Having trouble accessing certain websites but you know that the sites are still live? Maybe your ISP is having problems for any of a number of reasons.
For you to be able to view a website, your computer and your ISP usually cooperate together to help you find the appropriate location of the web server and then access the information on it. This is done in two steps:
1. DNS/Name Resolution
When you type a website address such as www.truthability.com, into your web browser, your computer doesn’t know which web server to communicate with so it normally sends out a request to your ISP’s DNS servers. Your ISP responds with a numerical address in the format xxx.xxx.xxx.xxx – that’s something your computer can now communicate with.
But if your ISP is having problems with their DNS (or have intentionally blocked a site) this address may not ‘resolve’ – you’ll see a message like “Unable to resolve the server’s DNS address”.
One of the solutions to a problem like this may be to stop relying on your ISP’s DNS – instead, you can go into your network settings and manually select your chosen DNS servers. Google and OpenDNS both offer free DNS servers that will do the job very nicely. To use Google DNS, the Primary DNS setting will be 18.104.22.168 and the Secondary DNS is 22.214.171.124. If you would rather use OpenDNS, enter 126.96.36.199 and 188.8.131.52 respectively.
Note that, you may notice these types of problems less often when you’re using Google Chrome because, by default, Google fall back to their own DNS if your ISP has difficulty resolving an address for you.
Also, bear in mind that when you’re in airports and other wi-fi hotspots that require you to traverse a welcome screen before you can use the Internet, your manually configured DNS settings will mess up their redirection technology and so you’ll have trouble logging in – you need to remove your manual DNS settings when you’re in a situation like this.
2. Data Transmitted To Your Web Browser
Once your computer has successfully resolved the address of a website or ‘host’, it then tries to communicate directly with that server. It sends requests that get routed via a number of devices (‘hops’) to reach the server, and then the server sends back information that will be rendered on your screen.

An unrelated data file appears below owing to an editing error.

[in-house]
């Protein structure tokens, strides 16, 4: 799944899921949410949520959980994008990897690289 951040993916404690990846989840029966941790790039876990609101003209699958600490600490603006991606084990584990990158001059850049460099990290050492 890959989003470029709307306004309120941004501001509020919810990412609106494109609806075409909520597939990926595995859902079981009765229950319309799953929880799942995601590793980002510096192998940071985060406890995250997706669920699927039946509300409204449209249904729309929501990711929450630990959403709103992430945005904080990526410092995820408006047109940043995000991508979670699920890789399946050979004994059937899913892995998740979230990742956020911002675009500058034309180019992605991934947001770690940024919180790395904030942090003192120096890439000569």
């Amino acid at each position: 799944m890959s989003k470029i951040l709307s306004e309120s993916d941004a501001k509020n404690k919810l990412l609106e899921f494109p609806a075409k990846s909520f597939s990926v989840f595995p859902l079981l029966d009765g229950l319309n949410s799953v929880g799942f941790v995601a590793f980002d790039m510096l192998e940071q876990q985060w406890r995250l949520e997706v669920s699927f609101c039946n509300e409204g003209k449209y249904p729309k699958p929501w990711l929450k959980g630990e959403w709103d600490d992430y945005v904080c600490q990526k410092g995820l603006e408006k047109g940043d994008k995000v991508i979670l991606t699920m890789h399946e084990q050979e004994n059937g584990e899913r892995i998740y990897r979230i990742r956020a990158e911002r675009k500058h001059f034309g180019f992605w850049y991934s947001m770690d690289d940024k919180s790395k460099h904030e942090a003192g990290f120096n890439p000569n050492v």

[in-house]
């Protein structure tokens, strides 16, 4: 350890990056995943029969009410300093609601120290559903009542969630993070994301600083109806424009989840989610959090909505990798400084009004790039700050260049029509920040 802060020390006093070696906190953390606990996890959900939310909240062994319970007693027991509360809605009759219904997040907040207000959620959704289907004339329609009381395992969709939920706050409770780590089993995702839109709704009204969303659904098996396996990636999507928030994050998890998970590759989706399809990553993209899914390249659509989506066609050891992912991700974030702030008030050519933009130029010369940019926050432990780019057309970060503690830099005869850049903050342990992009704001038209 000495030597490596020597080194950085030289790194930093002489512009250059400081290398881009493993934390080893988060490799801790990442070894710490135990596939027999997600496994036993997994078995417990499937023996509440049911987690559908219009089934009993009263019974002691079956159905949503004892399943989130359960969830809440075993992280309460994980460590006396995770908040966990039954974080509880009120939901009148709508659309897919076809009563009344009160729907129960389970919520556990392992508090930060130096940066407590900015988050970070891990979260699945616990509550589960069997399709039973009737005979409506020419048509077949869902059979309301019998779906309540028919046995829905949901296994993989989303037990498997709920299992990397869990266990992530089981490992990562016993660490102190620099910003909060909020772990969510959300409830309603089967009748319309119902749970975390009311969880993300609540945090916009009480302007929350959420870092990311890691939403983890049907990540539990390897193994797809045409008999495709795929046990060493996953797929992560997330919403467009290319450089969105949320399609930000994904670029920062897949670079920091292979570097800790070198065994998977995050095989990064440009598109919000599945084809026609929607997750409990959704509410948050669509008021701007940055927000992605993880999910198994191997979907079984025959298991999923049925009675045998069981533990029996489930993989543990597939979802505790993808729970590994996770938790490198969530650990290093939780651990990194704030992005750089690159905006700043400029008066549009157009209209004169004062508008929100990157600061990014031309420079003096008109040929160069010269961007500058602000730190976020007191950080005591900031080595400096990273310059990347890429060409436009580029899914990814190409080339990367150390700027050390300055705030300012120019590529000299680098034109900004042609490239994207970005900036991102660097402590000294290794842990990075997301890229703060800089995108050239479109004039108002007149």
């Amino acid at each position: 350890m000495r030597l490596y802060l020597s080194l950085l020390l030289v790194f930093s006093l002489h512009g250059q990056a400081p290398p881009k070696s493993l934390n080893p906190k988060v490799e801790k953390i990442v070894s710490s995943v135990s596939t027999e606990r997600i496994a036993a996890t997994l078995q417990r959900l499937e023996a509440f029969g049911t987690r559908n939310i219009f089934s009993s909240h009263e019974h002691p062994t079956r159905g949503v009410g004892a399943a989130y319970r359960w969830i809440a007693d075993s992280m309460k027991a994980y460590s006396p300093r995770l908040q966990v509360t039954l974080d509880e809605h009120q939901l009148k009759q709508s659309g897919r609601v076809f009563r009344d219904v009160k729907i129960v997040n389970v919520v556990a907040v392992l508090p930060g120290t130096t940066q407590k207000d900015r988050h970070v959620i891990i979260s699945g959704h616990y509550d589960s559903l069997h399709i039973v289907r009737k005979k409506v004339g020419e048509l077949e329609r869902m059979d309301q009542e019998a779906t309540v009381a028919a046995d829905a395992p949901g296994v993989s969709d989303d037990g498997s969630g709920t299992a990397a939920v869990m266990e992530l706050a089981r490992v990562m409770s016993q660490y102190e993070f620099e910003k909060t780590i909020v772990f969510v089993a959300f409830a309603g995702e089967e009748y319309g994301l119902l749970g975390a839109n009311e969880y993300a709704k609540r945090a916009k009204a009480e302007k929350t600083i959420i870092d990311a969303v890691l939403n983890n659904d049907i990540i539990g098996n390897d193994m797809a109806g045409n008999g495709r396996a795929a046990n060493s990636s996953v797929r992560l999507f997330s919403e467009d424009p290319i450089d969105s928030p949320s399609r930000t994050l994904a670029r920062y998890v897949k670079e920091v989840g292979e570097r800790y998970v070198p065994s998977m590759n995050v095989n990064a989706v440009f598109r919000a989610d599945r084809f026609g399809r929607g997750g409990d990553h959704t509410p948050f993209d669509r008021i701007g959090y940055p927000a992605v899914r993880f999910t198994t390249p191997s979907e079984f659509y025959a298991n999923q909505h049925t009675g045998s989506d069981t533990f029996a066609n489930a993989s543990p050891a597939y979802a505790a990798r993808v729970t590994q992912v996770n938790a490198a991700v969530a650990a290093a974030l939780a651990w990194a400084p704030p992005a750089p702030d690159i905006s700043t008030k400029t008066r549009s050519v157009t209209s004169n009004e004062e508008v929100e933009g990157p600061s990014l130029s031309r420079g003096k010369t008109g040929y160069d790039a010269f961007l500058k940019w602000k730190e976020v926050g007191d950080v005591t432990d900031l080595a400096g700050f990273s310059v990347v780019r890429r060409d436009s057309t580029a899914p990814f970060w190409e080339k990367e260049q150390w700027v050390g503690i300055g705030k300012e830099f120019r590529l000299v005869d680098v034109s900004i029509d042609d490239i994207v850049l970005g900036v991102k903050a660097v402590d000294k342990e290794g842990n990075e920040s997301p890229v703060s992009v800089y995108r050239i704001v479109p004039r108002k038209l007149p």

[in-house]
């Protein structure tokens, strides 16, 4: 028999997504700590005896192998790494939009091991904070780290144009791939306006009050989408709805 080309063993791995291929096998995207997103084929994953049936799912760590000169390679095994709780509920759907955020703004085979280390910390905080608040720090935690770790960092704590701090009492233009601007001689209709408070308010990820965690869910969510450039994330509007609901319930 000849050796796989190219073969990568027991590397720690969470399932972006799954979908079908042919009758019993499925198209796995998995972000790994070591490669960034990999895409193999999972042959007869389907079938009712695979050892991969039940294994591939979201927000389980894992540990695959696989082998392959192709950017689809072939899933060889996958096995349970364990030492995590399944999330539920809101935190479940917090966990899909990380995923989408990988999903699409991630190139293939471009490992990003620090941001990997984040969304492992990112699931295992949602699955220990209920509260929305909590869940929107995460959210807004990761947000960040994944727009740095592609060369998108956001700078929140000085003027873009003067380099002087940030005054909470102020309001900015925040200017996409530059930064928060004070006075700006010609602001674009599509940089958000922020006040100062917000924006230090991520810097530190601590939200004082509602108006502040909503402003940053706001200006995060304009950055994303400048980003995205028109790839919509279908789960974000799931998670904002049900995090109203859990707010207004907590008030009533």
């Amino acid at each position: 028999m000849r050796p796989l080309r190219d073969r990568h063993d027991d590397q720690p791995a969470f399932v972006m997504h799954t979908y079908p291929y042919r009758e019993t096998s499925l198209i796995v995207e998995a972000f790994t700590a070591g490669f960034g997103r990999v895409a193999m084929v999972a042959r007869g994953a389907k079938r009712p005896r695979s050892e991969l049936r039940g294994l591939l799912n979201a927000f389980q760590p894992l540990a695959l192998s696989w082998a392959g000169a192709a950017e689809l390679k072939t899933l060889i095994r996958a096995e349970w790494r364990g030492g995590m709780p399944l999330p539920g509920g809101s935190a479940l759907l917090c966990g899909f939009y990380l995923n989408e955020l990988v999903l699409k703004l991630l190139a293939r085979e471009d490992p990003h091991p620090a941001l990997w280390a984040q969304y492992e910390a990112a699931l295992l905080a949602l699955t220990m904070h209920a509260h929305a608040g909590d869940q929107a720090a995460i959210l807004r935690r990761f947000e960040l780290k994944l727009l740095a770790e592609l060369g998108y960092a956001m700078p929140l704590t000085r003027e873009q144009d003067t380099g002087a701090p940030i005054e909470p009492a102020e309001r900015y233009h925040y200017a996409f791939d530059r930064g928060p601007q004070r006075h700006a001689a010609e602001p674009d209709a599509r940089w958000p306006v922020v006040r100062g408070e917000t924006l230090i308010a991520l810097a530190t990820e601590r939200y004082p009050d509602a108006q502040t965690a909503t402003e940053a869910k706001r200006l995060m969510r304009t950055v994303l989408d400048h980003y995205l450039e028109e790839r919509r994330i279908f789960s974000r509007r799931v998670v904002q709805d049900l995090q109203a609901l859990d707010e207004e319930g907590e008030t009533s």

If just a handful of sites are not loading in your browser despite correct name resolution, perhaps your ISP is having problems with routing, proxying, or they’re intentionally blocking/filtering it. There are still ways to potentially get around this. It normally involves ‘proxying’ using a third party – that is, you ask another computer to make the request on your behalf and then the intermediary forwards on the information to you. In other words, you avoid the impediments that your ISP introduces.
A quick and easy interim solution if you need to access a single site in a hurry is to use a free proxy site like Hide Me – although it’s promoted as a way to anonymise your access to websites, it’s also a great solution to access a site that simply won’t load via your ISP.
The more consistent solution, if you encounter this frequently, is to use a free VPN – or Opera web browser. Opera has partnered with SurfEasy Inc. to provide a VPN integrated into their browser. This delivers a very similar effect to using a proxy, and in our experience has immediately solved the issue of sites being inaccessible due to ISP problems.
Although these problems are relatively rare in Australia, you may experience them frequently when travelling overseas. Countries like Philippines, which have very poor competition in the Internet market, are often dominated by one or two large players who deliver very poor service quality. If travelling to Manila on business, for example, there’s a high likelihood you’ll end up connecting to PLDT and you will almost certainly experience these access issues.
If you have experienced other internet connectivity issues, or this article has helped you, we appreciate your comments below and will try to respond with solutions to any other problems you raise.
Tags: browser, dns, proxy